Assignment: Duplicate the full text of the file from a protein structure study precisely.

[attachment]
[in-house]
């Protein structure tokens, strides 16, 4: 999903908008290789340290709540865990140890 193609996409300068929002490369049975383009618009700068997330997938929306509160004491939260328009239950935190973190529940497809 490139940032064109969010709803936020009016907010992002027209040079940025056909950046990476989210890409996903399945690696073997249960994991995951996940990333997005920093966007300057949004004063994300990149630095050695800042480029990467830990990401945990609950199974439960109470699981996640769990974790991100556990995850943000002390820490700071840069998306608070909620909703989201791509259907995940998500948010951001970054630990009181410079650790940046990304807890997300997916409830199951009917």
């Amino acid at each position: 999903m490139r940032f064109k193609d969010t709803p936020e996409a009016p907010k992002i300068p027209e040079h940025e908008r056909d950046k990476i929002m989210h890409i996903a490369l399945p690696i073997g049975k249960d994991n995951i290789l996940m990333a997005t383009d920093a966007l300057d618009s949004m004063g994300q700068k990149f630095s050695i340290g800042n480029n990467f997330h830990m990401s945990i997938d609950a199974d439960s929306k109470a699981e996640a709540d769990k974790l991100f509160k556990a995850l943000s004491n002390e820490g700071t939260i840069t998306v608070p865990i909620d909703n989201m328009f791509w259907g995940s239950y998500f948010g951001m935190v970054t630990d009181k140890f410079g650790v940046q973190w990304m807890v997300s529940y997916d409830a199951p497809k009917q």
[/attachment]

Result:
[in-house]
């Protein structure tokens, strides 16, 4: 999903908008290789340290709540865990140890 193609996409300068929002490369049975383009618009700068997330997938929306509160004491939260328009239950935190973190529940497809 490139940032064109969010709803936020009016907010992002027209040079940025056909950046990476989210890409996903399945690696073997249960994991995951996940990333997005920093966007300057949004004063994300990149630095050695800042480029990467830990990401945990609950199974439960109470699981996640769990974790991100556990995850943000002390820490700071840069998306608070909620909703989201791509259907995940998500948010951001970054630990009181410079650790940046990304807890997300997916409830199951009917």
């Amino acid at each position: 999903m490139r940032f064109k193609d969010t709803p936020e996409a009016p907010k992002i300068p027209e040079h940025e908008r056909d950046k990476i929002m989210h890409i996903a490369l399945p690696i073997g049975k249960d994991n995951i290789l996940m990333a997005t383009d920093a966007l300057d618009s949004m004063g994300q700068k990149f630095s050695i340290g800042n480029n990467f997330h830990m990401s945990i997938d609950a199974d439960s929306k109470a699981e996640a709540d769990k974790l991100f509160k556990a995850l943000s004491n002390e820490g700071t939260i840069t998306v608070p865990i909620d909703n989201m328009f791509w259907g995940s239950y998500f948010g951001m935190v970054t630990d009181k140890f410079g650790v940046q973190w990304m807890v997300s529940y997916d409830a199951p497809k009917q």